Inside the UK Age Verification Law

This article originally ran in the February 2018 issue; click here to see the digital edition.

Business owners in the adult industry are familiar with the long history of regulatory entanglements that government entities create in the name of protecting certain aspects of society. Now a new law titled the Digital Economy Bill of 2017 is going into effect in the United Kingdom, aimed at verifying the age of every adult browsing online, and the ramifications are quite serious. Understanding the way this law will be governed and the entities vying to become the predominant verification solution is essential to doing business in the UK now, and may become crucial to your global success as these kinds of policies are enacted and enforced by more nations in the near future.

This new age verification law may sound similar to past incarnations of governmental oversight like 2257 documentation to ensure performers are all over 18 years of age; Visa regulations that include eliminating certain words like “forced” to avoid any perception that consent was lacking in a porn scene; and so many other examples dating back long before the Internet even existed, when blue laws and obscenity standards were often cited as ways to allegedly make society more wholesome.

What makes this legislation very different is the fact that while the Digital Economy Act is focused on pornographic content, other legislation coupled with this act make the framework much broader, covering all aspects of adult online consumption, including porn, gambling, alcohol and everything else reserved from minors offline already. The law also has very sharp teeth and adapting to it now is the best way to protect your assets from significant harm.

What If I Ignore Age Verification Law Entirely?

Simply put, this law cannot be ignored by anyone in the UK because it calls for all adult content to be blocked at the ISP level and only to be accessible to customers who opt-in to see it while verifying their age via one of a handful of approved methods. So, failing to be an Age Verified compliant merchant means you’ll get a total of zero legal sales in the entire UK. It is true that a small fraction of consumers might circumvent the law with a VPN or take other measures but the vast majority will not and that’s a significant revenue stream to consider.

Section 15(1) of the bill requires “pornographic material” not be published online with any “commercial basis” unless precautions are in place to ensure it is “not normally accessible by those under 18.”

Furthermore, if your company operates in the UK you may be subject to fines that can be enforced internationally. The law allows government enforcement officials to serve injunctions and force compliance. Financial penalties are also legislated as up to 5 percent of all company annual revenue or £250,000 (roughly $329,000). These are serious penalties and the UK has expressed the intention of collecting fines internationally while blocking all content from any merchant that fails to become fully compliant.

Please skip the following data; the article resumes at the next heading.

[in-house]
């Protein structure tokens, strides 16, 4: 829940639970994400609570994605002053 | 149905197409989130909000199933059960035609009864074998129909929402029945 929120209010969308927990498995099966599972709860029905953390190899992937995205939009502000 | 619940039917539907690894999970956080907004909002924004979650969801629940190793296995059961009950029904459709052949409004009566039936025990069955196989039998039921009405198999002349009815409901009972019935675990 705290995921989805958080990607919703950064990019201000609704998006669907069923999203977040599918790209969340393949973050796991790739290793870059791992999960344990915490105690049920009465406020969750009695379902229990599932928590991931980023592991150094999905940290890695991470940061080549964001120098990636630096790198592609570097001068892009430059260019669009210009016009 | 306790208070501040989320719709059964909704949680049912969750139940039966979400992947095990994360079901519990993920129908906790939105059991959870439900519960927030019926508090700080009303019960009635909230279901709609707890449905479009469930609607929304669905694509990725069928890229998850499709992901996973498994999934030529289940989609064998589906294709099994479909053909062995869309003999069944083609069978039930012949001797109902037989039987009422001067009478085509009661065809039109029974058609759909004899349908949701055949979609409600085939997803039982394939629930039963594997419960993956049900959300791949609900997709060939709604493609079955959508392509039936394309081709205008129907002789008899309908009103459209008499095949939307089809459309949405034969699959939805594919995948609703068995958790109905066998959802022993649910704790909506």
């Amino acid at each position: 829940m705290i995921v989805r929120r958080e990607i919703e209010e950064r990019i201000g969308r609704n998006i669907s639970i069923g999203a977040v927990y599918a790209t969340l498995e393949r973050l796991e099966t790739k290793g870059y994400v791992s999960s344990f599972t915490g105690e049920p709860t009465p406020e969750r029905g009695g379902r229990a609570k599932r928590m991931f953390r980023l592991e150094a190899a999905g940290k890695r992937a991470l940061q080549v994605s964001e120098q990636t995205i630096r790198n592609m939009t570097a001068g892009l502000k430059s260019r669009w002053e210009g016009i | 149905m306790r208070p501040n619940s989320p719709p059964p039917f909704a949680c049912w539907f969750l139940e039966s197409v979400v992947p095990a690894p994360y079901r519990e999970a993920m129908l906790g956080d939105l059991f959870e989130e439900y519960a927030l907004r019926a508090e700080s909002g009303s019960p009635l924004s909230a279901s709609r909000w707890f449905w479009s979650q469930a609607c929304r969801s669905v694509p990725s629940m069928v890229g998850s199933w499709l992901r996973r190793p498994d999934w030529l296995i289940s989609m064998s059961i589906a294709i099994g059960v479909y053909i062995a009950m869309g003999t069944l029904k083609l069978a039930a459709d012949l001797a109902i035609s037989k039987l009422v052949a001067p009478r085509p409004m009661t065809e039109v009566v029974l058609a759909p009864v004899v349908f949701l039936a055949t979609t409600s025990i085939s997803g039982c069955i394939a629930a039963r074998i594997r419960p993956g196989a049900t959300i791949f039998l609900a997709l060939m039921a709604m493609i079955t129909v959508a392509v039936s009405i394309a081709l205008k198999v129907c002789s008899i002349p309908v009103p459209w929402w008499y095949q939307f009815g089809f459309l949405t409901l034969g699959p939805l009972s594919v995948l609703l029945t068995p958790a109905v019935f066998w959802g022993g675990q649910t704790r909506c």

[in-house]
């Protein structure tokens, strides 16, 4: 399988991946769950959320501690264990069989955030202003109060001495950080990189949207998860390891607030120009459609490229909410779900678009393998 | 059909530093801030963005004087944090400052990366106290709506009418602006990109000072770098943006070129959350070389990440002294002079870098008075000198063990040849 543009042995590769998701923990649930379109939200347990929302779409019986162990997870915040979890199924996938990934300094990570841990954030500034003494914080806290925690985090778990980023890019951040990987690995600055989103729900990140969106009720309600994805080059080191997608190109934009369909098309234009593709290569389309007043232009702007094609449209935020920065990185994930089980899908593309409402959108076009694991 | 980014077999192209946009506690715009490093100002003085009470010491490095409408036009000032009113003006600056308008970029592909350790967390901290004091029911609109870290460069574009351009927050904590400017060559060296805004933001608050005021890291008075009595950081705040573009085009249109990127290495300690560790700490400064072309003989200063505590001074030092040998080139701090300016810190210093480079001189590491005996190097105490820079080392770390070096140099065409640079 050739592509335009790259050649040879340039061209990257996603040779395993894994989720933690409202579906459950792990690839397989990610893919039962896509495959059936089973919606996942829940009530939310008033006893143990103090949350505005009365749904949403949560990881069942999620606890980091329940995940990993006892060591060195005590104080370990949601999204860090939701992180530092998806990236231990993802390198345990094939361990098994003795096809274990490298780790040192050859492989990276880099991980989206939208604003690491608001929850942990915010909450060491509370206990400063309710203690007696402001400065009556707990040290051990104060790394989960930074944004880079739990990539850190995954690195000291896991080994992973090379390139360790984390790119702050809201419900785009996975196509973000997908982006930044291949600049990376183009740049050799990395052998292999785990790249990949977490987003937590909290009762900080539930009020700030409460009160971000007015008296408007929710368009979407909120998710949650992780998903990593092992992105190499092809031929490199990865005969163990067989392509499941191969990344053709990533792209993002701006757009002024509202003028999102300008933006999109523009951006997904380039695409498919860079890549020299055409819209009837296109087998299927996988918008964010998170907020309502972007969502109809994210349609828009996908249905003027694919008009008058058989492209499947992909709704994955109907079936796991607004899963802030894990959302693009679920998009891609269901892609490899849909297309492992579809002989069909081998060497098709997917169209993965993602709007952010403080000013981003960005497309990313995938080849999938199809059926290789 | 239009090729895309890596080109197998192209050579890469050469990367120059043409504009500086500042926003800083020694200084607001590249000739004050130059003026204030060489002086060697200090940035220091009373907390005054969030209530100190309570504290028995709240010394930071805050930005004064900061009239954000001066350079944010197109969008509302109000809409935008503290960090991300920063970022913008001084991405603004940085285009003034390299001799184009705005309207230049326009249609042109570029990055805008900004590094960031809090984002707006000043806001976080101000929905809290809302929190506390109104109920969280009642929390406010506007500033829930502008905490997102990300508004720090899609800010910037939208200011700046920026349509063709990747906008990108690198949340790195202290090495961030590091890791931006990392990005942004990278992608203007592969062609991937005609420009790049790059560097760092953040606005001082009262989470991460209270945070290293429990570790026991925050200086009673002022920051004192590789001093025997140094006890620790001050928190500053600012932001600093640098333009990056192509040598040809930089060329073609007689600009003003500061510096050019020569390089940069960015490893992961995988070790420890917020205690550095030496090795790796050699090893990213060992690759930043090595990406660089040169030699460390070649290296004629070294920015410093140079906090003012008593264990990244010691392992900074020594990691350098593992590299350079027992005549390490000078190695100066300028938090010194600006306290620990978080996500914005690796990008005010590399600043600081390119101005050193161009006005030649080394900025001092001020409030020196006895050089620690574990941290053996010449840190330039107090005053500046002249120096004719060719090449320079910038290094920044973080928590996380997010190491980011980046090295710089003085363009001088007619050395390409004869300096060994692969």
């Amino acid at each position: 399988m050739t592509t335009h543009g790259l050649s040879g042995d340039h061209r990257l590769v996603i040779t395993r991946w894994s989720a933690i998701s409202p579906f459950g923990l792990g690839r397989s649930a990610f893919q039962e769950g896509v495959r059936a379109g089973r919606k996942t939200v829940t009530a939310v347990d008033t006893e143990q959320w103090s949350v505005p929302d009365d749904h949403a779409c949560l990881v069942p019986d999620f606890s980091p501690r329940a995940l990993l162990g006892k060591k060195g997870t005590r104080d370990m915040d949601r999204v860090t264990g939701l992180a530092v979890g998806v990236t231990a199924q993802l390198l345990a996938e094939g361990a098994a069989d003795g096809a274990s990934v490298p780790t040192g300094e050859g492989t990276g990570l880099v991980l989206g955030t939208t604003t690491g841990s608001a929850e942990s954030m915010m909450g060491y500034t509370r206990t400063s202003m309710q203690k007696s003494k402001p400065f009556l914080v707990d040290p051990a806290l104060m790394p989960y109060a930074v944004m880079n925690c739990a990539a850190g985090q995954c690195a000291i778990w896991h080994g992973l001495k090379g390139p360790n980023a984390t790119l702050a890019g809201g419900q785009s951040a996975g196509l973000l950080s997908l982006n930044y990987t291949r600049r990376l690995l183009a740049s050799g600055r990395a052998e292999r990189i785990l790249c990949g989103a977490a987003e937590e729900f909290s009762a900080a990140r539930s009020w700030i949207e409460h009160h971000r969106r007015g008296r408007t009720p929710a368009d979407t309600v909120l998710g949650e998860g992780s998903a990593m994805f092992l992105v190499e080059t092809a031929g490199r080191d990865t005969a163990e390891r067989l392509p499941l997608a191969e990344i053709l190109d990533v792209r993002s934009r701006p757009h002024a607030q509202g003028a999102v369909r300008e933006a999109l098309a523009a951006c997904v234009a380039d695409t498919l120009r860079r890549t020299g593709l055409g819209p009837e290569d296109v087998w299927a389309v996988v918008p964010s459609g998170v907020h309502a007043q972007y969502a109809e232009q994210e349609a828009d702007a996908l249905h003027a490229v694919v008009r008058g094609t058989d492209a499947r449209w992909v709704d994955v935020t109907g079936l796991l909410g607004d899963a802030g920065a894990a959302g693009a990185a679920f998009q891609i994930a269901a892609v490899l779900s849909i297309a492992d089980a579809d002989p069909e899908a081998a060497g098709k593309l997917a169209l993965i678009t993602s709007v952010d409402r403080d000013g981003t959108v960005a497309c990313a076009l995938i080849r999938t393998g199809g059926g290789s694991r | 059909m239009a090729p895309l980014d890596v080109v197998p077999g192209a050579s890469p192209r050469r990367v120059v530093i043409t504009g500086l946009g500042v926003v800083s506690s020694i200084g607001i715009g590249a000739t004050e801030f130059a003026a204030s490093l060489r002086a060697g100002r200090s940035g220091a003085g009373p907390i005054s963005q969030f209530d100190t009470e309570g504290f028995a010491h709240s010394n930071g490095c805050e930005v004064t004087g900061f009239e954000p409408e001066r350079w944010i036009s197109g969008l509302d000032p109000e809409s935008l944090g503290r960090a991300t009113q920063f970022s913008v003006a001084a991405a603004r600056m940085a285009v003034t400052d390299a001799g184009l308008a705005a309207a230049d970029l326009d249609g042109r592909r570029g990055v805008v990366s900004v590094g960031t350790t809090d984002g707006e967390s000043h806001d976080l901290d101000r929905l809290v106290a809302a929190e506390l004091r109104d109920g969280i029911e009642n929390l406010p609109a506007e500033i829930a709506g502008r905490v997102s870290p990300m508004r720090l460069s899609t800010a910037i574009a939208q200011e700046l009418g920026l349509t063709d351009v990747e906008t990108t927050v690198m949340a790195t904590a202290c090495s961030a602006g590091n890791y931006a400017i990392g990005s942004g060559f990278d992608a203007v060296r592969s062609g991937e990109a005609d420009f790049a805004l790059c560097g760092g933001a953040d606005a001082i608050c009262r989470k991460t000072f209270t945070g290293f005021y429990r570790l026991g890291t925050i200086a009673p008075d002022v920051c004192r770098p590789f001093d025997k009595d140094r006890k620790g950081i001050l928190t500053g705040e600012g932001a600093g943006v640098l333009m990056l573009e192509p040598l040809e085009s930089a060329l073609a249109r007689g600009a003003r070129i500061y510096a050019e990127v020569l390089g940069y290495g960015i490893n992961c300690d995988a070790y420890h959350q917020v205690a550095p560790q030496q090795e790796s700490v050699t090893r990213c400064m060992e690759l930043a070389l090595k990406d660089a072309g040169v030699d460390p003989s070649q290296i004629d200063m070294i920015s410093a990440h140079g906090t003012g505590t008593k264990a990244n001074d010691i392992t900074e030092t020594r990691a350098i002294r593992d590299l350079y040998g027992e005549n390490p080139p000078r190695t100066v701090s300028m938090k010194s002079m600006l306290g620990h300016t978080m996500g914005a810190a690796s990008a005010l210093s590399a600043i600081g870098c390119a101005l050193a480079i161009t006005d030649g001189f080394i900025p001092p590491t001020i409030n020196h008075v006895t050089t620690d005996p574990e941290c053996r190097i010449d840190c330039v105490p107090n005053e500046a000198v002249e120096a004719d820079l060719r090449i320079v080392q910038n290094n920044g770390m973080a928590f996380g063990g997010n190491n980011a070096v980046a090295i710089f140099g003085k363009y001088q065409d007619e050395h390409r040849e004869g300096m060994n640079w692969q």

On the flip side, there is definitely a cost to becoming compliant. At least initially there will be additional clicks and steps a potential customer must follow at the point of sale, potentially weakening conversion ratios. Furthermore, depending which age verification system you choose, you are either facing an increase expense consumers must pay to become verified as a barrier to entry, or you are accepting an additional expense the merchant will pay as a cost of doing business.

One bright note to all this is that an age-verified customer who does jump through the hoops necessary to access adult content will ONLY be able to do so from an age-verified merchant, so becoming compliant may quickly allow you access to millions of consumers with far less competition as other vendors opt out and are blocked out entirely.

However, the most important reason to become compliant is the simple fact that many in government have already made it clear that this UK provision is seen as a test balloon, and if the system is effective, it will be adopted in some form by many other countries rapidly.

How Exactly Is Age Verification Supposed to Work?

First, it’s important to keep in mind that the legislation is not intended to prevent highly skilled techies from circumventing it. They do understand that some people will find ways to skirt the requirements or share a password and so on. The purpose of the law and the ancillary legislation is to prevent children or those who find porn, gambling, vaporizers, alcohol and other adult activities abhorrent from stumbling across it over and over by accident. So, questions of “couldn’t I sell access to my age-verified account to someone who isn’t age verified” are misguided because those eventualities are accepted as a given, but are only applicable to a tiny fraction of consumers in the UK market.

The law allows for different methods of age verification to be used to verify the age of a consumer, and the ID may be verified in person by a store clerk or online with a simple document check at the point of sale. Once a person is age verified they receive a unique ID number that they can use on all of their devices, and once a device is verified it can access adult materials online without the need to “re-certify” it again.